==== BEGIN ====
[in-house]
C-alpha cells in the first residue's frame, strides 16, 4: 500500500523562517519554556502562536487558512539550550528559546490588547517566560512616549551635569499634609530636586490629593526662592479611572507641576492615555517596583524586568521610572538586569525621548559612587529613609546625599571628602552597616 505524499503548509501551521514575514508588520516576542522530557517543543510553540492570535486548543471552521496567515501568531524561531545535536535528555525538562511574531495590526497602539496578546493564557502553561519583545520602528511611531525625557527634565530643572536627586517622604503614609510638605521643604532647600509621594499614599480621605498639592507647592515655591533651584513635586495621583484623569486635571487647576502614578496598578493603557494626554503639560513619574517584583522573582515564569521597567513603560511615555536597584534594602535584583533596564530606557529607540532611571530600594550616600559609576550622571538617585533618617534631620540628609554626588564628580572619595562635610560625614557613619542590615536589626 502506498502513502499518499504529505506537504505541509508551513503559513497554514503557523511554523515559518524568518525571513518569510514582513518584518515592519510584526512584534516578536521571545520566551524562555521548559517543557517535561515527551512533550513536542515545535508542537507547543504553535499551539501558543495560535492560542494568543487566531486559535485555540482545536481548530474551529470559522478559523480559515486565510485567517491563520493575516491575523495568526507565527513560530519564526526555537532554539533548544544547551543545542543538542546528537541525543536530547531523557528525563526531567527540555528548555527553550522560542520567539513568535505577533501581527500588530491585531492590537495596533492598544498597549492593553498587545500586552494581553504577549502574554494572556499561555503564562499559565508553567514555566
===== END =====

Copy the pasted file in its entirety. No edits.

[in-house]
C-alpha cells in the first residue's frame, strides 16, 4: 500500500523562517519554556502562536487558512539550550528559546490588547517566560512616549551635569499634609530636586490629593526662592479611572507641576492615555517596583524586568521610572538586569525621548559612587529613609546625599571628602552597616 505524499503548509501551521514575514508588520516576542522530557517543543510553540492570535486548543471552521496567515501568531524561531545535536535528555525538562511574531495590526497602539496578546493564557502553561519583545520602528511611531525625557527634565530643572536627586517622604503614609510638605521643604532647600509621594499614599480621605498639592507647592515655591533651584513635586495621583484623569486635571487647576502614578496598578493603557494626554503639560513619574517584583522573582515564569521597567513603560511615555536597584534594602535584583533596564530606557529607540532611571530600594550616600559609576550622571538617585533618617534631620540628609554626588564628580572619595562635610560625614557613619542590615536589626 502506498502513502499518499504529505506537504505541509508551513503559513497554514503557523511554523515559518524568518525571513518569510514582513518584518515592519510584526512584534516578536521571545520566551524562555521548559517543557517535561515527551512533550513536542515545535508542537507547543504553535499551539501558543495560535492560542494568543487566531486559535485555540482545536481548530474551529470559522478559523480559515486565510485567517491563520493575516491575523495568526507565527513560530519564526526555537532554539533548544544547551543545542543538542546528537541525543536530547531523557528525563526531567527540555528548555527553550522560542520567539513568535505577533501581527500588530491585531492590537495596533492598544498597549492593553498587545500586552494581553504577549502574554494572556499561555503564562499559565508553567514555566